MINDEMOYA—A small group of hardy individuals braved the strong winds and snow of the first significant blizzard of the season on the evening of Wednesday, December 6 to attend a vigil in honour of the National Day of Remembrance and Action on Violence Against Women held at the Mindemoya gazebo—joining groups across the nation in sombre solidarity.
The National Day of Remembrance and Action on Violence Against Women began after 14 women were slain at Montreal’s l’École Polytechnique on December 6, 1989 and the reading of their names has been a part of many of the vigils throughout the past decades, but this year the families of the slain women requested that practice be discontinued, noted organizer Tracey Van Horne, woman abuse outreach counsellor at Manitoulin Family Resources (MFR).
Those attending the vigil shared their own experiences of violence against women before setting out for the MFR boardroom where light refreshments and welcome hot beverages awaited to chase away the winter’s chill.
Manitoulin OPP Community Services Office Marie Ford shared her first experience of dealing with domestic violence when an abused woman was killed by her abuser during Constable Ford’s first day on the job. “While she was on the phone screaming for help she was being murdered,” recalled the officer.
“We had interactions with him before and removed him from the house,” she said. In those days, the tendency for police forces was to simply remove the abuser from the family home—too often with tragic consequences. “Policing has changed so much for the better,” said Constable Ford.
The keynote speaker for the vigil was Janice Trudeau, who worked for the Wabano Centre in Ottawa in recent years, but recently returned home to Wiikwemkoong and has just finished a contract with Noojmowin Teg Health Services.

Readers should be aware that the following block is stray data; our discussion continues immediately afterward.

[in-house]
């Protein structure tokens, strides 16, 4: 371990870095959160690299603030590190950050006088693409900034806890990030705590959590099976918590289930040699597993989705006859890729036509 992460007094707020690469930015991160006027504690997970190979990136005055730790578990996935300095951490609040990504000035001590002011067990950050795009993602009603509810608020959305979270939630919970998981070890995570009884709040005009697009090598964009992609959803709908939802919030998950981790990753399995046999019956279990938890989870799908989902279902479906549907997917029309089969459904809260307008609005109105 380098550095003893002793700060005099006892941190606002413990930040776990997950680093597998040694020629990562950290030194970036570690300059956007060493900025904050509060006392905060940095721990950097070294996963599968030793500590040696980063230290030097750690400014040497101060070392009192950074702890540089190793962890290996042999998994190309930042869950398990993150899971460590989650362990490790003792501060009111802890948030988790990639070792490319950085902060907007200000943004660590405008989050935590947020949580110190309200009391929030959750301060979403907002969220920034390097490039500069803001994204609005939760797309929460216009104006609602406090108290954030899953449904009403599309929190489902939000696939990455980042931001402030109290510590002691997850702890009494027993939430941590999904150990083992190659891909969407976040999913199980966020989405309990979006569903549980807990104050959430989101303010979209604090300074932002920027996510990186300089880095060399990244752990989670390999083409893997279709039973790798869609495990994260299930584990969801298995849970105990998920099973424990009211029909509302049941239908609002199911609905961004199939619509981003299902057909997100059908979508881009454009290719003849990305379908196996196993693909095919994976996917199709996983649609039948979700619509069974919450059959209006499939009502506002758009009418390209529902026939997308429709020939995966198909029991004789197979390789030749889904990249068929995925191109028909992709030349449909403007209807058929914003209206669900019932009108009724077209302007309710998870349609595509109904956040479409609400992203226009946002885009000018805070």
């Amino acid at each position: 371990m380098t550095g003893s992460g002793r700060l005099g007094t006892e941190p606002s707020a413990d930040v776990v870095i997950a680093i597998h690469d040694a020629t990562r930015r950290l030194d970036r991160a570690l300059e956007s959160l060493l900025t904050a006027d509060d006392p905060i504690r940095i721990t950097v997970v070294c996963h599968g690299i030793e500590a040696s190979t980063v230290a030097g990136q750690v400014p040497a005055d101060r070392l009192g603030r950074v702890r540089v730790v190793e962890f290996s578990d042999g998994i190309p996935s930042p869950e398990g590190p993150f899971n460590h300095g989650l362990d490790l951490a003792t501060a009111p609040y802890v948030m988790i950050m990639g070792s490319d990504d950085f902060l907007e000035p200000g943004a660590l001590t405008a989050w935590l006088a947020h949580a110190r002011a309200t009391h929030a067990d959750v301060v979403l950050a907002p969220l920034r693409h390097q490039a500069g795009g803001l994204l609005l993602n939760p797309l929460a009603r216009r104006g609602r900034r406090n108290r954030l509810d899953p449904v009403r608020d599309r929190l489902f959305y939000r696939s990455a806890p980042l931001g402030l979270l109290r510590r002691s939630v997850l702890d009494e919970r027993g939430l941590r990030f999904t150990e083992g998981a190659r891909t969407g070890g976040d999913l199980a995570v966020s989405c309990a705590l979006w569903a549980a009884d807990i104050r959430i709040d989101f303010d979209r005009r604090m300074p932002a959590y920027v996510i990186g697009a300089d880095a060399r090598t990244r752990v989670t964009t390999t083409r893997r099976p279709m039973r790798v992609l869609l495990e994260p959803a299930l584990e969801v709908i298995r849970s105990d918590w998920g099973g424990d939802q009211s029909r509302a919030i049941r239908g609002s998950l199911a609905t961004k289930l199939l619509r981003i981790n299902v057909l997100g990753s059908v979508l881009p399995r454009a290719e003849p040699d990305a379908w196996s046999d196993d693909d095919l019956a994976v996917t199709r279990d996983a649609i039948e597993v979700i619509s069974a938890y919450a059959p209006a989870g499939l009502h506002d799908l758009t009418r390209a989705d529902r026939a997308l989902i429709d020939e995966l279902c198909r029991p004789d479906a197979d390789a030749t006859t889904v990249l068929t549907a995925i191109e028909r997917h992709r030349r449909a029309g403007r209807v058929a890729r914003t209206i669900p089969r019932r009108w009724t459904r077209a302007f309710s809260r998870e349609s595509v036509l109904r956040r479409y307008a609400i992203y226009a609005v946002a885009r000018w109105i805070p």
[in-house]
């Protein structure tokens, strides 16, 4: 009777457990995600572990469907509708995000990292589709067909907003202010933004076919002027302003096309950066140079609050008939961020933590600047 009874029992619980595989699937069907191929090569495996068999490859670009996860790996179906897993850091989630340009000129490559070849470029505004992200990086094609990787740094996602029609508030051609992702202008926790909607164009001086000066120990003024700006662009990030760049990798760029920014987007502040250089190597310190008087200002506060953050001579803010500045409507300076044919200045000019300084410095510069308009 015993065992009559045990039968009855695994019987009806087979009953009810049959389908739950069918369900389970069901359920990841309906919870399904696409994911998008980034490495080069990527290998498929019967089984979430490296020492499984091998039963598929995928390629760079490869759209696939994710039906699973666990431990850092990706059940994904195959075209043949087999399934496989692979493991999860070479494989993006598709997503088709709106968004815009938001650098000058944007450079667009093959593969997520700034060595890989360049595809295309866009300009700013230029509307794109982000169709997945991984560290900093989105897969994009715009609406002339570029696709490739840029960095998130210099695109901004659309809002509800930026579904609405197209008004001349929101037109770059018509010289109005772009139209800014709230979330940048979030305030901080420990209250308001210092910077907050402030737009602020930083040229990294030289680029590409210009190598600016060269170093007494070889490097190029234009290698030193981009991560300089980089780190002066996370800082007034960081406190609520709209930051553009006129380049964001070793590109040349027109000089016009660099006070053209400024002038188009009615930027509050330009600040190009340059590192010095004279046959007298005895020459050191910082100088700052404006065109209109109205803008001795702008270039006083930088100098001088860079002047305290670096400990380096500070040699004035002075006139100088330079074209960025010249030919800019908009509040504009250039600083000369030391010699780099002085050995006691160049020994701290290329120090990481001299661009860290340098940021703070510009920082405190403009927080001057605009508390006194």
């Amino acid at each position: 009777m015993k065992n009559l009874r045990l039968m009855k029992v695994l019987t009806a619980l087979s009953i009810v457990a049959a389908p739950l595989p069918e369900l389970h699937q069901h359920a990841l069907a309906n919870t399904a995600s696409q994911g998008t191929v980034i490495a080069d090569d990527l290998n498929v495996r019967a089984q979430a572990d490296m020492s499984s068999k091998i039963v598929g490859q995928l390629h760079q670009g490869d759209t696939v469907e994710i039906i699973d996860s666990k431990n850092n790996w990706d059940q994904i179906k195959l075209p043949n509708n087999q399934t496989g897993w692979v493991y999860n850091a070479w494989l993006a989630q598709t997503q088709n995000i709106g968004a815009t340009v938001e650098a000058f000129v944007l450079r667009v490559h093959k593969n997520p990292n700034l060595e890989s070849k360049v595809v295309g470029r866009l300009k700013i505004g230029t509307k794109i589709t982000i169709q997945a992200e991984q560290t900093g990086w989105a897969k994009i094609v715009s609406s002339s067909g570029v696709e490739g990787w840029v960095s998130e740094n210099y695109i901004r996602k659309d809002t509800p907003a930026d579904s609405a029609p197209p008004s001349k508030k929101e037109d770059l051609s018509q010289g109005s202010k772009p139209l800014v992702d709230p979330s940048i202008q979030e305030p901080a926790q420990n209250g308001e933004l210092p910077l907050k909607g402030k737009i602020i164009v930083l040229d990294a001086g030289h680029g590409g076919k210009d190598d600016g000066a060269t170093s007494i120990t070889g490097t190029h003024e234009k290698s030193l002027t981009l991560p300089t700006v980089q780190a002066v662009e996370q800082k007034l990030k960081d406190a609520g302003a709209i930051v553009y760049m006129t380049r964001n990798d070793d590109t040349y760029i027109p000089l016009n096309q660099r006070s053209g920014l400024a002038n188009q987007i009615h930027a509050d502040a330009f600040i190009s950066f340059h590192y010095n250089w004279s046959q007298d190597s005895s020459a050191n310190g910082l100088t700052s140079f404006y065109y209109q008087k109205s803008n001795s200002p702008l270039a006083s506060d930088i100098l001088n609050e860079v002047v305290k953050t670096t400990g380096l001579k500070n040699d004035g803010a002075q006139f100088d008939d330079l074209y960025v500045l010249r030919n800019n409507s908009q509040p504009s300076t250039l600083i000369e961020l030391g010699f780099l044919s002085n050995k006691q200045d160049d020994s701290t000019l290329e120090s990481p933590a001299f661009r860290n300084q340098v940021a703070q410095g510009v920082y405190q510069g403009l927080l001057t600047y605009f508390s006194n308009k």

Ms. Trudeau noted the current issues (“the mess”) surrounding the National Inquiry of Murdered and Missing Indigenous Women and Girls “and men,” she added. “We should remember the missing Indigenous men as well, we are just coming up to the end of the 16 Days of Activism Against Gender-Based Violence. Being active in standing up against violence is something that we should do all the time.”
She noted that the fundamental flaw in the MMIWG national inquiry has been that it is based on a colonial system and not a grassroots Indigenous approach.
Ms. Trudeau spoke of her own experiences in supporting her friend Michelle, whose daughter Cheyenne fell into bad company after moving to Toronto. “Cheyenne was beautiful when I first met her,” she recalled. “She met somebody and had a baby, moved home. When she was 20 she got involved with some bad people. She called home and said that she was in trouble. Later that night, she was thrown from a balcony 23-24 floors. Her attacker has not been brought to justice.”
Ms. Trudeau’s cousin from Birch Island, Sonya Cywink, was also murdered, leaving behind a small child. “Her body was found in a wooded area and she had died from blunt force trauma to her head, her murderer was never found.”
“Too many of our young women are exploited by predators,” she said, “people who get them involved in drugs and addictions. We have to stand up for the women who have been lost to violence.”
Ms. Trudeau presented MFR with a bundle of medicines that can assist with healing from trauma, particularly sage, but also cedar and willow, that she had won at a recent conference in Little Current.
“Sage calms the spirit,” she said, noting that it is important that the women’s shelter be open to Indigenous women using the medicines in their traditional way. “This is the start of your bundle.”
Following her talk, Ms. Trudeau played the song ‘Porch Light,’ written and performed by the 2016 Canadian Folk Music Award winning Indigenous duo Twin Flames. “This song was written in honour of our Missing and Murdered Indigenous Women and Girls,” said Ms. Trudeau.